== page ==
Spring is almost over, but that doesn’t necessarily mean the end of allergies. Those
who suffer year-round look for relief in a number of ways—from daily doses of allergy medicine to regular sessions of acupuncture. Another popular—as well as drug-free and inexpensive—method is nasal rinsing.
A common nasal irrigation device is the neti pot—a small, teapot-like container that you fill with a saline solution to clear nasal passages. According to the U.S. Food and Drug Administration (FDA), the neti pot can flush out dust, pollen, and other debris, and also help to loosen thick mucus.
The FDA states that, when used properly, the neti pot is safe and effective in reducing allergy symptoms—as long as they are used correctly. Neti pots must only be filled with distilled, sterile, or previously boiled water. If you use tap water, you risk putting organisms in your nasal passages that can cause serious infections, or even result in death. You don’t get sick from drinking tap water because your stomach acid can kill low-level organisms.
According to the FDA, other tips for safe use of your neti pot include:
Making sure your hands are clean before use.
Checking that the device is clean and completely dry.
Carefully following the manufacturer’s directions for use.
Before using any nasal rinsing device, consult with your doctor to see if it’s the best solution for you. Be sure to check the license of your doctor by going to the Medical Board of California’s website, www.mbc.ca.gov.
Contact lenses can be liberating. You don’t have to deal with the discomfort of eyeglasses resting on your face and ears, your peripheral view is generally better, and, according to the Centers for Disease Control and Prevention (CDC), they can even improve the progression of nearsightedness in children and teenagers.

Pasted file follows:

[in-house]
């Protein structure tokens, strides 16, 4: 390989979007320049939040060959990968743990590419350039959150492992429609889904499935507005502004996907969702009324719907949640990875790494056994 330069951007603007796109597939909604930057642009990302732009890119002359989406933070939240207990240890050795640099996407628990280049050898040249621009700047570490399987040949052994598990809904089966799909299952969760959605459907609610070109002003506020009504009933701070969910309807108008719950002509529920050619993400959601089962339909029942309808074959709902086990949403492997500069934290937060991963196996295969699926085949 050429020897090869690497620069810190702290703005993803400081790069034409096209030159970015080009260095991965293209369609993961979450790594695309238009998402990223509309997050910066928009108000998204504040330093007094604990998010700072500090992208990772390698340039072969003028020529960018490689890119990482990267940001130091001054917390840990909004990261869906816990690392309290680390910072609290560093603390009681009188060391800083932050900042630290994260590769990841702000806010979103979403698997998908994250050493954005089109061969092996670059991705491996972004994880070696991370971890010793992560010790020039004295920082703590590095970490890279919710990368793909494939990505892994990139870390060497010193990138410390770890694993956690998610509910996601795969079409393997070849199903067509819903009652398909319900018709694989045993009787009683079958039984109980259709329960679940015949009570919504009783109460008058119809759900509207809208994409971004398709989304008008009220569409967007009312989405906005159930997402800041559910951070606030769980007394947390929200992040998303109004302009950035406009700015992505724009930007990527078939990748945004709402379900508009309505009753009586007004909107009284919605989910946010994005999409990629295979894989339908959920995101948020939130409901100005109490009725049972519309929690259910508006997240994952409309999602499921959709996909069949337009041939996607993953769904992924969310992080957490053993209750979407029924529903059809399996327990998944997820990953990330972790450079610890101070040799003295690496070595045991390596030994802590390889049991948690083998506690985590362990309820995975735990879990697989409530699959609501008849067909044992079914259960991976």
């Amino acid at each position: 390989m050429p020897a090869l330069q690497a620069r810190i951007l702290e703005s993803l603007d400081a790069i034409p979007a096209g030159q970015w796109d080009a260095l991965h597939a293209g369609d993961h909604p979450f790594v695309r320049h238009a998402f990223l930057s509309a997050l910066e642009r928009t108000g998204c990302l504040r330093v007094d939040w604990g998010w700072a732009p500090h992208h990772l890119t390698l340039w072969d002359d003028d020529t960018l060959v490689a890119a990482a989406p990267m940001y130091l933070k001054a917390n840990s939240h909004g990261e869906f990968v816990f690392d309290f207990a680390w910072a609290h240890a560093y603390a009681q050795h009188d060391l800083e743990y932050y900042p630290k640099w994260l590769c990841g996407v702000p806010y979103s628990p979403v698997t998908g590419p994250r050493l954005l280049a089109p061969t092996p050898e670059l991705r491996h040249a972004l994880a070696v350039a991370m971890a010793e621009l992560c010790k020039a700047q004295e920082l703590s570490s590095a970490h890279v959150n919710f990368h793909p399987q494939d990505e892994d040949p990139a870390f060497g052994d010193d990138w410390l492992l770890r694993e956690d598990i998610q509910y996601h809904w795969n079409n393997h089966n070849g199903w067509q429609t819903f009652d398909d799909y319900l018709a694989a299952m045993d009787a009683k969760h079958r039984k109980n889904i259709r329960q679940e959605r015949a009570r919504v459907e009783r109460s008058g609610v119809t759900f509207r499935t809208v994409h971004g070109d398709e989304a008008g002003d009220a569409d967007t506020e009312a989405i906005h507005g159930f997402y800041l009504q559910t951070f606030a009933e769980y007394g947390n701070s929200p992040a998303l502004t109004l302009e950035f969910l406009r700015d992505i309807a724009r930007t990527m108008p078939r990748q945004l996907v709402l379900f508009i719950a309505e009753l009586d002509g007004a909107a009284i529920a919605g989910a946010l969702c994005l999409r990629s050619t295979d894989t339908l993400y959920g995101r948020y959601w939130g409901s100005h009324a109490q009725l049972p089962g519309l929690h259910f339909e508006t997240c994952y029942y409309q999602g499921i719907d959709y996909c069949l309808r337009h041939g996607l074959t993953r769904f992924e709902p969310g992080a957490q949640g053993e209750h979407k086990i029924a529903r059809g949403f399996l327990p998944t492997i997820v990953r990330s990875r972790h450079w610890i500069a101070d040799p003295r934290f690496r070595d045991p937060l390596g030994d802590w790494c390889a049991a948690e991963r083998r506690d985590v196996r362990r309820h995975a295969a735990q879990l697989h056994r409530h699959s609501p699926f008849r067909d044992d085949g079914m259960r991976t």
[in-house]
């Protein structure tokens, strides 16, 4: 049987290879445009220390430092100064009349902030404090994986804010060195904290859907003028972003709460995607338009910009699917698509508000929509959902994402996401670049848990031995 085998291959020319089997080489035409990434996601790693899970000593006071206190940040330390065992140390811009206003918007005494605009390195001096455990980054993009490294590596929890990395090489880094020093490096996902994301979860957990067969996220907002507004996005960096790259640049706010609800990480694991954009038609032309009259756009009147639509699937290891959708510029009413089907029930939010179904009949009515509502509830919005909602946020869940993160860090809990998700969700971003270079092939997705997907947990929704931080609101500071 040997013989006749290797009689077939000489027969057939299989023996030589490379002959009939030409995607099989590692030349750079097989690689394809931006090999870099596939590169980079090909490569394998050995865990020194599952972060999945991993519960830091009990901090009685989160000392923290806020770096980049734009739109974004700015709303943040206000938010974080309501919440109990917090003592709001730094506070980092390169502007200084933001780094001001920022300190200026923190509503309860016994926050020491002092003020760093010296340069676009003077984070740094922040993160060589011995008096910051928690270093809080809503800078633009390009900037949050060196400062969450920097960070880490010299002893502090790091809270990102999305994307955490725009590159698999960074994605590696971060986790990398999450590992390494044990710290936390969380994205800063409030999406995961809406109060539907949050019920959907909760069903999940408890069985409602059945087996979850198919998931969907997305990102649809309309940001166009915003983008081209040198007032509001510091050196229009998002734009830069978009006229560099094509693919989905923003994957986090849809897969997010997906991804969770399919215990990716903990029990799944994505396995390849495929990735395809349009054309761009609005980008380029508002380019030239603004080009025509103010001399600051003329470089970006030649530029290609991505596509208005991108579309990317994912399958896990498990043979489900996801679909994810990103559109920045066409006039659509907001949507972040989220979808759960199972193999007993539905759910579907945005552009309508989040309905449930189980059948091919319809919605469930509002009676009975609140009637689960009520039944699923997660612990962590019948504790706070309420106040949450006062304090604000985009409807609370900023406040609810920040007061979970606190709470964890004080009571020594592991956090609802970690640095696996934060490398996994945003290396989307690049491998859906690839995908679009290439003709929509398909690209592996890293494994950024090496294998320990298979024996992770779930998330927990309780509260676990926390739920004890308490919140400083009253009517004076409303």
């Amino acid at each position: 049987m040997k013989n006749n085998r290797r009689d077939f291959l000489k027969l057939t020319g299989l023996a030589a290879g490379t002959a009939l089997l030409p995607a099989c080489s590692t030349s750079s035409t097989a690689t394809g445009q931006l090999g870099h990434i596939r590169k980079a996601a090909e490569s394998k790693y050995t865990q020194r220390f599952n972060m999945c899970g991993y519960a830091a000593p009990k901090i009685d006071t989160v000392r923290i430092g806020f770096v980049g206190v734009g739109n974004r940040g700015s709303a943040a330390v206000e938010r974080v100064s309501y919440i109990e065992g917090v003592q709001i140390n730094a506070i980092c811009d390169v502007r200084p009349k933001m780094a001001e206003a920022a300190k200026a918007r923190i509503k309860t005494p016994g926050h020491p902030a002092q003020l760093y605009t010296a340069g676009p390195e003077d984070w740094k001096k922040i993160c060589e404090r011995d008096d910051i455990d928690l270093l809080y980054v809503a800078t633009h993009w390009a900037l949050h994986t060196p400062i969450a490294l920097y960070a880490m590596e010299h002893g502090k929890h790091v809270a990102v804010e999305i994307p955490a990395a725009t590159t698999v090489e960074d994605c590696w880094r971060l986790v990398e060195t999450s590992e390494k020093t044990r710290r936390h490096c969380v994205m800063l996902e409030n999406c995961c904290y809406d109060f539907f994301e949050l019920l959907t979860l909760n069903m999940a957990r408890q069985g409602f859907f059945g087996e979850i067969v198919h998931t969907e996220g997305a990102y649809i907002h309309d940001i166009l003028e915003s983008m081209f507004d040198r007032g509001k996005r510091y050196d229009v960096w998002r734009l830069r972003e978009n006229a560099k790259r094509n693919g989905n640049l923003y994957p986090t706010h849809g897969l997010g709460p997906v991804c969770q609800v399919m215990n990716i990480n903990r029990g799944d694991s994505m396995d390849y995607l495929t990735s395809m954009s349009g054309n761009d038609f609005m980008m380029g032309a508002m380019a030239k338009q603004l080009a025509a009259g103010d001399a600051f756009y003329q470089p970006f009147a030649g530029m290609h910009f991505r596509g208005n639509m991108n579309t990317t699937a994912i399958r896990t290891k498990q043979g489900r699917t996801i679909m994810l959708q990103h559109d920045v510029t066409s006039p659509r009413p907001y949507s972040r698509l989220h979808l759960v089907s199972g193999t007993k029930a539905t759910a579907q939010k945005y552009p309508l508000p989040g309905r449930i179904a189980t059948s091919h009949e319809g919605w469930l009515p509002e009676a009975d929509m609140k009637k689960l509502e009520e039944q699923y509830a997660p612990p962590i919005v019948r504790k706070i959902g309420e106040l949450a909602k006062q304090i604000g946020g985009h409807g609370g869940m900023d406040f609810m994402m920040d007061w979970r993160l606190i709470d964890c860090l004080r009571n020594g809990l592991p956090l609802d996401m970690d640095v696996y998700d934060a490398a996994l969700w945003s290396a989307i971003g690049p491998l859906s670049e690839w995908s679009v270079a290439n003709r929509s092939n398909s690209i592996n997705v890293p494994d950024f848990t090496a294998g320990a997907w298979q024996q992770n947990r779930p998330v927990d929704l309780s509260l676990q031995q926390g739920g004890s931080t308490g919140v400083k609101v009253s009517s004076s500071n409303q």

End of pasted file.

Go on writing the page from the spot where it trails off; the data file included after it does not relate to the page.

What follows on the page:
However, despite their benefits, if you don’t care for and wear them properly, they may cause eye infections that can lead to long-term damage, according to the CDC. The good news is, though, that with good habits, you can most likely avoid infections.
Here are some tips to ensure healthy use of your contact lenses:
Be sure to wash your hands with soap and water before handling.
Rub then rinse them with disinfecting contact lens solution.
Don’t “top off” old solution in your case or re-use solution.
Don’t sleep, shower, or swim with your lenses on.
Don’t wear your contact lenses longer than your eye doctor instructed.
When women get their mammogram results, they may be notified that they have “dense breast tissue.” Starting in April 2013, California law requires that patients be informed if they have dense breasts, and if they do, they may want to consult with their doctor about additional screening options.
Density is apparent only in mammograms and has nothing to do with firmness. Breasts appear dense if there is a great deal of fibrous or glandular tissue, and less fatty tissue. According to the American Cancer Society, about 40 percent of women in the U.S. over age 40 have dense breasts.
Having dense breasts increases your risk of getting breast cancer—the second-leading cause of cancer death in women, with lung cancer as the number one-leading cause. A February 2017 University of California, San Francisco, study showed that women with dense breast tissue are at a greater risk for breast cancer compared to women with a family history of the disease, their own history of benign lesions, or a first full-term pregnancy over age 30. However, it’s still not understood why there is a link. But what is clear is that dense breast tissue makes it more difficult to see tumors in mammograms.
If you do receive notice that you have dense breasts, be sure to discuss with your doctor about what follow-up tests (e.g., an MRI, ultrasound, or 3D mammography) may be necessary. To check the license of a doctor, visit the Medical Board of California website at www.mbc.ca.gov.
By design, social media connects young people to one another on a regular, even minute-by-minute basis. They see pictures and videos of others vacationing, having fancy meals, getting together for parties. What do these social media-driven images leave them feeling like? Oftentimes, disconnected and lonely.
A recent study by the American Journal of Preventative Medicine focused on how U.S. young adults’ extensive social media use (more than two hours a day) can lead to feelings of isolation. The study assessed time and frequency of social media platforms such as Facebook, Twitter, Instagram, Snapchat and Vine. What they found was that the more young people were checking out others’ posts, the higher was their perception of social isolation.